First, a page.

If you could get rid of one invention in the world, what would you choose?
Gaming consoles and online gaming. From my vantage point, too many kids are squandering their developmental years by spending countless hours in front of a TV or computer using gaming technology. For many, going outside and playing ball in a vacant lot, going fishing, or playing driveway hoops has been replaced with sitting on a couch and manipulating a game controller. Face-to-face interaction with other kids and adults has been reduced in this day and age, which perhaps hampers the development of good people skills and normal conflict resolution abilities that kids need later in life.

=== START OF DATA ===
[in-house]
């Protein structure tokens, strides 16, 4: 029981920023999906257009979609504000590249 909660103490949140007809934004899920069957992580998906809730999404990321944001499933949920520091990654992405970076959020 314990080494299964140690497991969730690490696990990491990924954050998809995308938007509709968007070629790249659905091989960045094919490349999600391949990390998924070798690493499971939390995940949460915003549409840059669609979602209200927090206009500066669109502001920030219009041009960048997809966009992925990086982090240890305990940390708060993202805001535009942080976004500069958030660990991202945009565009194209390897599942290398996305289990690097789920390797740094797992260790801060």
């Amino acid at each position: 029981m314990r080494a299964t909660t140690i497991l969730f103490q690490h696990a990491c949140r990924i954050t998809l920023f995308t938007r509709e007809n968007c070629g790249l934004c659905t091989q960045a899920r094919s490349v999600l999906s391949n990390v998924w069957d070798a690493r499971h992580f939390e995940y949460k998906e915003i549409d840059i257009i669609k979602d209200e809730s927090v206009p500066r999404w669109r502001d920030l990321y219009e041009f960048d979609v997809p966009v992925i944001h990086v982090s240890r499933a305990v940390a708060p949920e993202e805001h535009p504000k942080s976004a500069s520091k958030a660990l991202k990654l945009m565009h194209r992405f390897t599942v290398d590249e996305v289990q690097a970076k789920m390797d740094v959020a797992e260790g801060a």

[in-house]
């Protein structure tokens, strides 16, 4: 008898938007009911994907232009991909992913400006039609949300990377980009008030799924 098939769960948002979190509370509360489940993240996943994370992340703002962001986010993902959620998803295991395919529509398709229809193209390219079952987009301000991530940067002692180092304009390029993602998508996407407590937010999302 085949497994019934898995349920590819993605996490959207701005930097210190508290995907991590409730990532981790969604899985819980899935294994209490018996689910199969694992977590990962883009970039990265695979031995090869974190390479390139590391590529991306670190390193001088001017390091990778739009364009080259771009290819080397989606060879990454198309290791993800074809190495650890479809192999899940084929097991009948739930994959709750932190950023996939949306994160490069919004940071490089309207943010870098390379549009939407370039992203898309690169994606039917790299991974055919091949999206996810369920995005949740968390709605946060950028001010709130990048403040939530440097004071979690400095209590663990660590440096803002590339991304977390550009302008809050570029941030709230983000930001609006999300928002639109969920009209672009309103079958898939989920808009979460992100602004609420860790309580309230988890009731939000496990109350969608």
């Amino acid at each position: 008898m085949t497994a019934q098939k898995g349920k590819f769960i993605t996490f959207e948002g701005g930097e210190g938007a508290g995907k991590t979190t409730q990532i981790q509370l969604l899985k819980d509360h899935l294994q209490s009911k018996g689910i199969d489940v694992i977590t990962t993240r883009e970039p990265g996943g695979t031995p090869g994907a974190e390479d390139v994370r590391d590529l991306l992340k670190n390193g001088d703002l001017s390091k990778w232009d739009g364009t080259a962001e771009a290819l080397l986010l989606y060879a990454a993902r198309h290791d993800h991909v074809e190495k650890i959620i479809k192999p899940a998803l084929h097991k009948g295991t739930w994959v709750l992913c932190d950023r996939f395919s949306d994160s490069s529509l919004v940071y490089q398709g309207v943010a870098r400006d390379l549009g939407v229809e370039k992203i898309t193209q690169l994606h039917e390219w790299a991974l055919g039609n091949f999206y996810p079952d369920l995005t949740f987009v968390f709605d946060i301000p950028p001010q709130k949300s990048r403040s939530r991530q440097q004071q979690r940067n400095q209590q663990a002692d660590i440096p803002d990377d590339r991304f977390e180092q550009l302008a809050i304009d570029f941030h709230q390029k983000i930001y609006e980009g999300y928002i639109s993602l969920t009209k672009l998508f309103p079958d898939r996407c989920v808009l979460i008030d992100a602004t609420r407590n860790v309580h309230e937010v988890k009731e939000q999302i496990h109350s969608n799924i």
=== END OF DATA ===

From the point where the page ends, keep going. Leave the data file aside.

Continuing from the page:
A growing number of adults are getting caught up in these popular technological “time-wasters” as well—becoming Facebook junkies, online and fantasy gamers, etc. There is an important role for technology, but as with anything else, it should be used productively, in moderation, and not be allowed to replace direct human interaction.
Name some of your favorite things.
- A good prime rib and shrimp dinner (I miss The Lark in Tiffin, and other old-time “supper clubs”)
- Re-runs of MASH, and the old Two and a Half Men
- Family trips: Florida’s Gulf Coast—Sanibel and Captiva Islands, Clearwater Beach, and sitting under a palm tree listening to Jimmy Buffett music; cool, crisp mountain air and having a snowball fight with my son on the Fourth of July at 11,000 feet